The plaintiff must provide enough factual allegations to raise a right to relief above the speculative level, Twombly, 550 U.S. at 555, 127 S.Ct. at 1966, and to indicate the presence of the required elements, Watts v. Fla. Int'l Univ., 495 F.3d 1289, 1302 (11th Cir. 2007). Conclusory allegations, unwarranted factual deductions or legal conclusions masquerading as facts will not prevent dismissal. Davila v. Delta Air Lines, Inc., 326 F.3d 1183, 1185 (11th Cir. 2003).

         In Ashcroft v. Iqbal, 556 U.S. 662, 129 S.Ct. 1937, 173 L.Ed.2d 868 (2009), the Supreme Court explained that a complaint need not contain detailed factual allegations, “but it demands more than an unadorned, the-defendant-unlawfully-harmed-me accusation. A pleading that offers labels and conclusions or a formulaic recitation of the elements of a cause of action will not do. Nor does a complaint suffice if it tenders naked assertions devoid of further factual enhancement.” Id. at 1949 (internal citations and quotations omitted). “[W]here the well-pleaded facts do not permit the court to infer more than the mere possibility of misconduct, the complaint has alleged - but it has not ‘show[n]' - ‘that the plaintiff is entitled to relief.'” Id. at 1950 (quoting Fed.R.Civ.P. 8(a)(2)).

         III. Analysis

         A. Voicemail and the TCPA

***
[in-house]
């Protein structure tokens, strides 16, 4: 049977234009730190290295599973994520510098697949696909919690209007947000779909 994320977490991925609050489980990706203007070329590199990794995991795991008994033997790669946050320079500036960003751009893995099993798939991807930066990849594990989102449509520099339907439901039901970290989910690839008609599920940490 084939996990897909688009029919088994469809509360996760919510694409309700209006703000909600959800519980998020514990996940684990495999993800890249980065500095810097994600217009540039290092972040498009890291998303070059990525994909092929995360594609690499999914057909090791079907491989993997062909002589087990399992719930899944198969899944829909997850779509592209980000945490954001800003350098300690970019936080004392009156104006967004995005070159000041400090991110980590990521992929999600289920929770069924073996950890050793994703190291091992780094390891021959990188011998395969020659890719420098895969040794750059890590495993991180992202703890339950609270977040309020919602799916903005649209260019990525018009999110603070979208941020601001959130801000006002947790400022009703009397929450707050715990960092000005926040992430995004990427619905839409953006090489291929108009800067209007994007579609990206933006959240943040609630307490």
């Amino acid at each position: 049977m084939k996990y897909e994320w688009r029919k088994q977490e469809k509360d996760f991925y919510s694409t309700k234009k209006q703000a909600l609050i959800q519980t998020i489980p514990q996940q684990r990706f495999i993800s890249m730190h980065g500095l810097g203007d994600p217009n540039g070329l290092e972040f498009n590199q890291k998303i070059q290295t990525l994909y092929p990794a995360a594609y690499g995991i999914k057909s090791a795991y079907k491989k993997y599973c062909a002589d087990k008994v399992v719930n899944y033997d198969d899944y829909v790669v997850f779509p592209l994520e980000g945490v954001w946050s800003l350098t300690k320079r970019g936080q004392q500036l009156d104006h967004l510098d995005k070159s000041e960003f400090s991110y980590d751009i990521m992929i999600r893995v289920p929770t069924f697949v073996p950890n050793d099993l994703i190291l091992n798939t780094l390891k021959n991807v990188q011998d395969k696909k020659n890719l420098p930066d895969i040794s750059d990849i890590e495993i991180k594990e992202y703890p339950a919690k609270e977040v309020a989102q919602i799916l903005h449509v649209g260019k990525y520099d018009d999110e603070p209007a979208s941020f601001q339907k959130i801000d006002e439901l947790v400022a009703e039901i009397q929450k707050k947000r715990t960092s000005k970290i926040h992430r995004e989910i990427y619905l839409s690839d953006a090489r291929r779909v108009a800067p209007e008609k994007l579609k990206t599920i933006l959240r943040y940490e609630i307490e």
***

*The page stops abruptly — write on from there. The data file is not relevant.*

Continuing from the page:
The TCPA prohibits the making of “any call” other than an emergency call “using an “automatic telephone dialing system” to “any telephone number assigned to a … cellular telephone service” without the “prior express consent of the called party”.[1] 47 U.S.C. § 227(b)(1)(A)(iii). Greenway's primary argument is that ringless voicemails are “information service technologies” that are not subject to regulation by the TCPA. Greenway points to case law and FCC decisions holding that “voice and data storage services” are “enhanced services, ” which the FCC has consistently refused to regulate. (Doc. 22 at 6-7). Greenway also points to case law and FCC decisions holding that voice mail services are “information services” rather than “telecommunications services” and are therefore not subject to the common carrier regulations of Title II of the Communications Act of 1934, 47 U.S.C. § 151 et seq. (Doc. 22 at 7-8). Based on this, Greenway asserts that “the TCPA simply cannot apply to Plaintiff's claim as pled.” (Doc. 22 at 8). But the issue is not whether voicemail services are subject to common carrier regulations under the Communications Act (or any other act, for that matter). The issue is whether the act of inserting a message into someone's voicemail box without their permission might run afoul of the TCPA. None of the authority cited by Greenway sheds any light on this question.